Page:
This delicate beauty forms a low, loose mat of glossy, evergreen leaves and bell-shaped, pink flowers. It was named after Carolus Linnaeus, father of modern botany, who was so fond of the plant that he held it for his painted portrait and used it as his personal emblem. Linnaeus wrote that twinflower had the same qualities he ascribed to himself: “lowly, insignificant and flowering for a brief space.” As a circumboreal plant that inhabits boreal regions of North America and Eurasia and high elevations in the south, it slowly forms a dense mat in cool, moist, and shady conditions. In sunnier and drier habitats, twinflower grows more sparsely.
A member of the honeysuckle family, twinflower is actually a trailing dwarf shrub with stems up to 3 feet long and several inches high and flowering stalks that stand 4 to 6 inches tall. The small, fragrant flowers grow in pairs (thus the common name) and have been described as little lanterns nodding gently on a Y-shaped lamppost. The scent and color of the flowers attract small bees for pollination, and narrow, pink lines guide them to the nectaries. The slender flower stalk is covered with fine hairs tipped with sticky material that may deter unwelcome insects from stealing pollen.
Twinflower needs genetically different individuals to successfully set seed, and it has a low germination rate. It usually spreads most effectively by stolons to form clonal patches. This has led to some genetic stagnation, which, along with climate change, has reduced its range. Although it’s very durable, it appears on the Ohio Department of Natural Resources’ list of extirpated plants due to increased summer temperatures and logging, which has opened the tree canopy, creating drier habitats.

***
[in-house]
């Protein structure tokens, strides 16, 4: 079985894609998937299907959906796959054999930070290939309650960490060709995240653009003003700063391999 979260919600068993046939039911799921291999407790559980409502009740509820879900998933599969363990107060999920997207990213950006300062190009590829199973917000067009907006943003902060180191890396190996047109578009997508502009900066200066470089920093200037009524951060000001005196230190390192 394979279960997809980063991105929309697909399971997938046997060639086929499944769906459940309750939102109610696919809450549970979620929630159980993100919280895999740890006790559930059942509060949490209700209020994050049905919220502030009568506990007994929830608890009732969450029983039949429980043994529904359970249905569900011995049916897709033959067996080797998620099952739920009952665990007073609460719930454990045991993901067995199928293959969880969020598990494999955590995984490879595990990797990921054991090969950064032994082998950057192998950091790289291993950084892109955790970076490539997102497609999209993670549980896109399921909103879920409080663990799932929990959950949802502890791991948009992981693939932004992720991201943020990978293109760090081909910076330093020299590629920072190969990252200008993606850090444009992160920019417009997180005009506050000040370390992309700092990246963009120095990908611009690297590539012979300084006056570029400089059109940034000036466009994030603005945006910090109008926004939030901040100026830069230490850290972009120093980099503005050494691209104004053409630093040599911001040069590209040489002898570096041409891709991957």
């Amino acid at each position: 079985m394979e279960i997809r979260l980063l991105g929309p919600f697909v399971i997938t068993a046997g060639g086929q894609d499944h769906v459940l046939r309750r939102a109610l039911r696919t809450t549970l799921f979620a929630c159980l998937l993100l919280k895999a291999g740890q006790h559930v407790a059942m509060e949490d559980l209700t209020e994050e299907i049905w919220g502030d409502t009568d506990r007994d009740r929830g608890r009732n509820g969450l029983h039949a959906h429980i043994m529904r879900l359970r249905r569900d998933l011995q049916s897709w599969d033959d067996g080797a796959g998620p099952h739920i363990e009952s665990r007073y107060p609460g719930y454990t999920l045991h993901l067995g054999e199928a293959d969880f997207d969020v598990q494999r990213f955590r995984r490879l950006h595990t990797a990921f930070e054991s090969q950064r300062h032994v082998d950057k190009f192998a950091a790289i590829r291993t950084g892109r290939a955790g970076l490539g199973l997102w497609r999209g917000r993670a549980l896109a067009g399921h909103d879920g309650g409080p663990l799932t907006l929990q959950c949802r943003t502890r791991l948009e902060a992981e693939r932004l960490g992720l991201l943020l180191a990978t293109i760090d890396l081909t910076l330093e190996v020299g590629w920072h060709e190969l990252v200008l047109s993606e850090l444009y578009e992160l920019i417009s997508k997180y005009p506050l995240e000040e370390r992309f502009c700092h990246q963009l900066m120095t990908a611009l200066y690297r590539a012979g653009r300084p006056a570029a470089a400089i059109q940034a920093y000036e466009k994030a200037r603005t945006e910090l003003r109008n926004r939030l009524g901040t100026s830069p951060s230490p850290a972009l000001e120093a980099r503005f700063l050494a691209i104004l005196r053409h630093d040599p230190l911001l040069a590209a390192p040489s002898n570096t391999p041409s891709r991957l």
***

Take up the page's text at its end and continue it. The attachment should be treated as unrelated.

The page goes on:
Native habitats include mossy and moist woods, bogs, shrub borders, and north-facing ravines. Makes a good groundcover in woodland gardens and rock gardens. Space plants two feet apart. The most-effective way to propagate is through stem cuttings, though this reduces genetic diversity.
Grows 3-6” tall and 3’ long.
Prefers part to full shade.
Prefers soils that are well-drained, moist, cool, and rich, but adapts to sandy and clay soils. Will not tolerate drought.
Flowers grow May-July on upright, mostly leafless, curving stems. Flowers are paired, pendulous, and about ½” long. Each whitish-pink corolla has a slender, tube-shaped base that flares into a funnel shape with 5 rounded lobes. Fruits appear after flowering as small, dry, 3-celled capsules with hooked bristles and a single seed.
Glossy, bright-green leaves appear in pairs on slender, hairy stems. Leaves are obovate or rounded and about ¼” long with a few shallow teeth on the upper halves.
The honeysuckle family hosts 26 species of Lepidoptera larvae, including hummingbird and snowberry clearwing moths, great leopard moth, and two specialist moths. Insect visitors include long- and short-tongued bees, wasps, sawflies, flies, skippers, and beetles. The yellow-bellied flycatcher, a ground nester, builds its nest in microclimates where twinflower is part of the local ground cover, according to wildadirondacks.org.
Medicinal, Edible, and Other Uses:
Native Americans used the plant as a tonic in pregnancy and also to treat painful menstruation. A decoction of twigs was given to children to treat cramps, fever, or excessive crying. A tea was used for colds, as a poultice on inflamed limbs and to ease headaches.
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